In the study a unique collection of finds from a Germanic underground shelter is presented, which is rare in the over-Danubian Barbaricum of present-day Slovakia. The object is a part of a Germanic settlement site that was situated on the left-bank slope of Gidra brook. It is interesting that at the same place two Roman temporary camps were situated as well. Considering the finds, several fragments of scale armour, various sheet-metal parts of weaponry, metal belt mounts, etc. are the most remarkable. A so-called proprietary mount with the inscription indicating the owner's affiliation with Turma was found here, too. Special attention has been paid to a bronze sheet-metal fragment decorated by beating-hallmarking. In decorating sections a female figure alternates a male one. Probably it was a mount of a soldier's shield or protective equipment. Rather big group of finds consists of iron artefacts, sometimes together with bronze ones, building fittings, nails, knife, spear shoe, punch, etc. Metal artefacts in the collection of finds can be characterised as a raw material for further smith-working or processing. The authors assumed a smithy standing in the close vicinity of a dwelling, remains of which got into the shelter filling immediately after its destruction. This hypothesis has to be taken into consideration also in specifying the object chronology. Numerous charcoals in the filling could indicate the shelter was destroyed by fire. Hence, chronology of finds is very close to the time of the shelter working. The question is why the Germans left the finds at the site. No answer has been available now. The relation of the two Roman temporary camps and the Germanic settlement site is a question as well. Probably they did not exist simultaneously. A hypothesis is possible that the Germans had settled in the vicinity of a vanished temporary camp, they built their settlement here and used many of things obtained from the destroyed camp. During the next Roman attack the Germanic settlement site was destroyed and burnt down. Artefacts from the surface objects got into the underground shelter filling. Then the Romans built another camp in the close vicinity. Unambiguous solving of the mutual relation of the Germanic objects and Roman temporary camps should certainly contribute to understanding of complicated questions of the Roman penetration on the territory of present-day western Slovakia and of further Roman and Germanic existence in this space as well.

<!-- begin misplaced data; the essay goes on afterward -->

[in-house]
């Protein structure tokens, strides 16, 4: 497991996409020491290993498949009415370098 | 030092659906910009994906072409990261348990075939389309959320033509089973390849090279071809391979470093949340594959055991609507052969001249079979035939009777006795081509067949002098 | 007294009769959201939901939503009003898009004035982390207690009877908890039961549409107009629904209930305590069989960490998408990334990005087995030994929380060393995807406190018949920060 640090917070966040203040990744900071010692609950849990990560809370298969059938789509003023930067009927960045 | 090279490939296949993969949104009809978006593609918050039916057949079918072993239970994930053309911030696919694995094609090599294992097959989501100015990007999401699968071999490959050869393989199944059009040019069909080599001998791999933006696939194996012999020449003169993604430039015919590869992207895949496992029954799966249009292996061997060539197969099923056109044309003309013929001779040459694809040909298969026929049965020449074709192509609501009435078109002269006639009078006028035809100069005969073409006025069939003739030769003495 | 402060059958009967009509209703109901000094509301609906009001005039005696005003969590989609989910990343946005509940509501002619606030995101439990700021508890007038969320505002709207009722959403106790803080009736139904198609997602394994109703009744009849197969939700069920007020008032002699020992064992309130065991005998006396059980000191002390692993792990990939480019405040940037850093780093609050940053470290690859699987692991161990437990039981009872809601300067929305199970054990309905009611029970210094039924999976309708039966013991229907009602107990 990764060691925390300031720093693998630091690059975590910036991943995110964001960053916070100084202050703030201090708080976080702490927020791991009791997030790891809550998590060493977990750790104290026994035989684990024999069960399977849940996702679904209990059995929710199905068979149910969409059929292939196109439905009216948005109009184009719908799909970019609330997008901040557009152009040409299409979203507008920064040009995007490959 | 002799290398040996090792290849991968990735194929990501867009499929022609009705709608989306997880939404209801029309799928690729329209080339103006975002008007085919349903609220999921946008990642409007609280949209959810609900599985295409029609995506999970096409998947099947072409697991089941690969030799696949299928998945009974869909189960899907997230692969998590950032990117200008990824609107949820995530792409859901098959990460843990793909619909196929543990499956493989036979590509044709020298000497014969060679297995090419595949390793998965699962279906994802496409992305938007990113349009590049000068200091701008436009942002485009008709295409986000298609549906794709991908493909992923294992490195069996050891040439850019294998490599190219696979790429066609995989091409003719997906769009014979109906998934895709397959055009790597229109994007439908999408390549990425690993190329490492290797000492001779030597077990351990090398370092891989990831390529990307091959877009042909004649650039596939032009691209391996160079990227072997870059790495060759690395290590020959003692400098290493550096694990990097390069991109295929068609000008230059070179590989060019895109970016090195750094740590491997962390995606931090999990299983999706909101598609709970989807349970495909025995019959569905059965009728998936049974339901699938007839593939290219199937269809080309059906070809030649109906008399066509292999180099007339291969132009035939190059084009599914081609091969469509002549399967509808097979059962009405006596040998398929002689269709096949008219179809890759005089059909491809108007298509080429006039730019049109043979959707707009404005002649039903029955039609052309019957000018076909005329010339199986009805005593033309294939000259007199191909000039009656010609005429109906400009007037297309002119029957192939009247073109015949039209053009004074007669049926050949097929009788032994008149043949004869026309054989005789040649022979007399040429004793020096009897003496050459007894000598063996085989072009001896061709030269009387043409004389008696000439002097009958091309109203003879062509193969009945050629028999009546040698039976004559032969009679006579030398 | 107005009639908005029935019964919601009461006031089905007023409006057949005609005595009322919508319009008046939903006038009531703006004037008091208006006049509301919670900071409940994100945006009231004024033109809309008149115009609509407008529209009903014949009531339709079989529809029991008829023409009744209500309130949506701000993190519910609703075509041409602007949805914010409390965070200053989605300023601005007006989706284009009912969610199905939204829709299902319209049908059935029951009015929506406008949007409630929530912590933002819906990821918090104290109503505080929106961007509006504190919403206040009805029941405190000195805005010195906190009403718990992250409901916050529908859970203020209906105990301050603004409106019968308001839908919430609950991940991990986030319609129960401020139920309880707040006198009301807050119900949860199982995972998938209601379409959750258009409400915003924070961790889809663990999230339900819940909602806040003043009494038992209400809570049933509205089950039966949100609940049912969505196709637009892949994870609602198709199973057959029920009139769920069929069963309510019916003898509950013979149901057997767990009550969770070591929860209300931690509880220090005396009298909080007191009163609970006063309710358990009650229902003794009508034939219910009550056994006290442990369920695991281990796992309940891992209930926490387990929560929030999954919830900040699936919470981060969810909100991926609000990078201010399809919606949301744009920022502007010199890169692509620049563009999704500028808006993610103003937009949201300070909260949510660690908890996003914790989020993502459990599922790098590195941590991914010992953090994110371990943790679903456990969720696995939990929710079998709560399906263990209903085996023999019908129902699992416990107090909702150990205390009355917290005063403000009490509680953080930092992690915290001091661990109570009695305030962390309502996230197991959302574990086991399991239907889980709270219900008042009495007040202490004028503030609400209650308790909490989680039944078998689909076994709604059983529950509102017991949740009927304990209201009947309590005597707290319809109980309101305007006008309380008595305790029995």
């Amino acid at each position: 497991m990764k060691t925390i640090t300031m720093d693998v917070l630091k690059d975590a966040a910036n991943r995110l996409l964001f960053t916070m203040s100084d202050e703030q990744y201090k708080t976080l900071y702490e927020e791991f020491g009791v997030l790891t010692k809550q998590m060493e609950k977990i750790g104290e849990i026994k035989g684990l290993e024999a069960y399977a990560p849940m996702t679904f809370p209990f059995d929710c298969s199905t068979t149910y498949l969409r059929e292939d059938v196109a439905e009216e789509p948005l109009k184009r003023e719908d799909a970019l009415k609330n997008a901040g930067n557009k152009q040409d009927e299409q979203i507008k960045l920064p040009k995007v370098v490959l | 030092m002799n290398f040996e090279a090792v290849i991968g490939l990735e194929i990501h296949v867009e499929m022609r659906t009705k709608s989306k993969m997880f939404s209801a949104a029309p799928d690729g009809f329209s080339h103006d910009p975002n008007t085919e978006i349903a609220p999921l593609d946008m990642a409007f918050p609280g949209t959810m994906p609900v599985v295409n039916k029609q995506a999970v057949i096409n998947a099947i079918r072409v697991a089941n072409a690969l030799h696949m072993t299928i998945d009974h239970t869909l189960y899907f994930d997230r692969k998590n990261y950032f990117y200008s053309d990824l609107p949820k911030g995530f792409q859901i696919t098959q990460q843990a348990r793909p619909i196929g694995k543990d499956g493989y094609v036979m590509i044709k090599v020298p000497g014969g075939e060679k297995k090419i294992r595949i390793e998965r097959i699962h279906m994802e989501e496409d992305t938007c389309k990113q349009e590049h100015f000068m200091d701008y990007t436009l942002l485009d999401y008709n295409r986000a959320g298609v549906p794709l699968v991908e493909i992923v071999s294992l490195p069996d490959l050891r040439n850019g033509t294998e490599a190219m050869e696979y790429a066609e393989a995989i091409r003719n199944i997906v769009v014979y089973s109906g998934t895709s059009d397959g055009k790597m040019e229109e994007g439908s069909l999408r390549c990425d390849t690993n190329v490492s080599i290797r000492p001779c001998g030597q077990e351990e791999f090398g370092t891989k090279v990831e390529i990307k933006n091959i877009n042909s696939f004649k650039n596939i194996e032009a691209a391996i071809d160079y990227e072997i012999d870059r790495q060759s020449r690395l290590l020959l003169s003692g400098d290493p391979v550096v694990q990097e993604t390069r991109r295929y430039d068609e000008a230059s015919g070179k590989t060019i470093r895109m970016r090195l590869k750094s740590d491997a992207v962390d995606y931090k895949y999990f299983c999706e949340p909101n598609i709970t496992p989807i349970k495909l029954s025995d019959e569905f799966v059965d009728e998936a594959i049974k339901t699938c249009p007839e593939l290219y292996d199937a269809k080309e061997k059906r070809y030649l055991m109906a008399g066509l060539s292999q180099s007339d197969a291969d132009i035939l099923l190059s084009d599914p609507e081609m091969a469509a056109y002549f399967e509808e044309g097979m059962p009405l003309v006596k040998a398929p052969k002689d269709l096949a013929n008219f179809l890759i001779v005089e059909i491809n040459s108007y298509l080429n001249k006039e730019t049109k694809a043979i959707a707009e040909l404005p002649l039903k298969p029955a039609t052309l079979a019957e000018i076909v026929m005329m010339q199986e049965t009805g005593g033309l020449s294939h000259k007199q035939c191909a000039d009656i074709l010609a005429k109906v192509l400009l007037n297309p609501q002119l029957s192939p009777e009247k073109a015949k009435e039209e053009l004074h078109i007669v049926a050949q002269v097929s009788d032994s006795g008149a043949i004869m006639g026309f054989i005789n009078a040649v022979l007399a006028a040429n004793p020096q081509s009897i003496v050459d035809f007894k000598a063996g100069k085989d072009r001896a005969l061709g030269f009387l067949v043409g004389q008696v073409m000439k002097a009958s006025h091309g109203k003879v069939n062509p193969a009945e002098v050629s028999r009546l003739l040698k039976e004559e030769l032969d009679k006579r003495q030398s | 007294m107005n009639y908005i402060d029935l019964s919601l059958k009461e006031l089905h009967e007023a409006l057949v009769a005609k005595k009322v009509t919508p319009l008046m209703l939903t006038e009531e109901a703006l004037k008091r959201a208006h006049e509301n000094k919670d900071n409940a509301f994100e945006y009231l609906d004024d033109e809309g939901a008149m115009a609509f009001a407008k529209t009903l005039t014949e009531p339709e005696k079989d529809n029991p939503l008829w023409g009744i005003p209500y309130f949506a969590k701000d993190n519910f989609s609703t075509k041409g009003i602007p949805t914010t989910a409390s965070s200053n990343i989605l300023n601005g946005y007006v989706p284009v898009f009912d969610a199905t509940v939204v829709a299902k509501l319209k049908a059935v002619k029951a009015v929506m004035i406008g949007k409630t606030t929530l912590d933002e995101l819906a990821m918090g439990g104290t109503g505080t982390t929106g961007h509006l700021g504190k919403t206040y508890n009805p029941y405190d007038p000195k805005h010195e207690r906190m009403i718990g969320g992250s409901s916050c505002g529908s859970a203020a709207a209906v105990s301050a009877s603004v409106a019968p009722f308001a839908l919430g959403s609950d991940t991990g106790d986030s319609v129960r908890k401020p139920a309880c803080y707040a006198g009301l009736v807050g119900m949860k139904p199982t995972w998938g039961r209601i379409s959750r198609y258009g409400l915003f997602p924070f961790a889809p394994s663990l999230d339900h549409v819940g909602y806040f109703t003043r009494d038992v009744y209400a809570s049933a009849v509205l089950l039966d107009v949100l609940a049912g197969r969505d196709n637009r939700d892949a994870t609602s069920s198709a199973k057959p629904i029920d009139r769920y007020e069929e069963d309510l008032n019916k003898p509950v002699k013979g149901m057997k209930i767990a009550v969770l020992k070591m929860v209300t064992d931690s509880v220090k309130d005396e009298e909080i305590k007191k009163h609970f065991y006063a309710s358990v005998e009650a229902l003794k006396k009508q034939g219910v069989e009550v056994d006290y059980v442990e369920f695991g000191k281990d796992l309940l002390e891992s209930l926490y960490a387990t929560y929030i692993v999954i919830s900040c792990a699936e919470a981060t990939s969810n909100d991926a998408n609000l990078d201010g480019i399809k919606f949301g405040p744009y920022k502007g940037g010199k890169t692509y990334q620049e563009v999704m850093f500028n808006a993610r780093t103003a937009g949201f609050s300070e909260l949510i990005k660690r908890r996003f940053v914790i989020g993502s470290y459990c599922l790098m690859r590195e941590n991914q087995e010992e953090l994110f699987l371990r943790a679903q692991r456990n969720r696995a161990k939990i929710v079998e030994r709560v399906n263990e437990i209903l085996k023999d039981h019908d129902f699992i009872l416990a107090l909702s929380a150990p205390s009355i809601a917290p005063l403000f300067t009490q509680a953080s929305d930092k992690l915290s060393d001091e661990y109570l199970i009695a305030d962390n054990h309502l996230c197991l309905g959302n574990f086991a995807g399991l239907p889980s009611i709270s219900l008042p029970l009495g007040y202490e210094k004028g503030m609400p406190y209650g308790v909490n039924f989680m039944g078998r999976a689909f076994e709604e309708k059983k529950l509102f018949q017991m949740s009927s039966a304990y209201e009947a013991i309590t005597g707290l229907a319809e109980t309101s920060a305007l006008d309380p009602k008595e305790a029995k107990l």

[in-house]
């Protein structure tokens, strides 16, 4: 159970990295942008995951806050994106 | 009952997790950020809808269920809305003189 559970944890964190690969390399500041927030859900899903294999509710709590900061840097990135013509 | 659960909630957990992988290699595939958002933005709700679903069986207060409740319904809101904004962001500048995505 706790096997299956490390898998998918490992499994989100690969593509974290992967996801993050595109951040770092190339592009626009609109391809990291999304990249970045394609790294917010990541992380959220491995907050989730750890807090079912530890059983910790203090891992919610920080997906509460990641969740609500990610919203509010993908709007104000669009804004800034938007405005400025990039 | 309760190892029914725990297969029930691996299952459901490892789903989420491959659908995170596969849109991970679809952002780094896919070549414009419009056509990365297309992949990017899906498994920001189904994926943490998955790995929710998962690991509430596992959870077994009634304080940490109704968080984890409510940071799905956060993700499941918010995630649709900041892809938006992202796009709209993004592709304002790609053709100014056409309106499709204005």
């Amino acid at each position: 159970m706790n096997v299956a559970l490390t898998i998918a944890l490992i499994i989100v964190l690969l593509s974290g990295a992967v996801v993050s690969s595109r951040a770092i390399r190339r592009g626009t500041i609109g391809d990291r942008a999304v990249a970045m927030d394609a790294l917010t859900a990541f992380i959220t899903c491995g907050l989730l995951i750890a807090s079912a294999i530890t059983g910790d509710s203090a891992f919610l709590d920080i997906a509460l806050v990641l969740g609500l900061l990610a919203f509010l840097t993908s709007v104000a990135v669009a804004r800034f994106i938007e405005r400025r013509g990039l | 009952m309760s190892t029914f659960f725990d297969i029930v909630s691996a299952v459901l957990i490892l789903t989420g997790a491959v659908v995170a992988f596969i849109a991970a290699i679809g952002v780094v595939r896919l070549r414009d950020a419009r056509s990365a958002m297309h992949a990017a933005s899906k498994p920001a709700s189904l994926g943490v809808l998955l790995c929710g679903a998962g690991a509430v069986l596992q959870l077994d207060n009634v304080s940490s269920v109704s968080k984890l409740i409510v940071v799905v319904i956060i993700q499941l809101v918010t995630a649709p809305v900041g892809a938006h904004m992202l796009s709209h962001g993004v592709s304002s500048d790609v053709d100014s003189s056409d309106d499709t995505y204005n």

Financed by the National Centre for Research and Development under grant No. SP/I/1/77065/10 by the strategic scientific research and experimental development program:
SYNAT - “Interdisciplinary System for Interactive Scientific and Scientific-Technical Information”.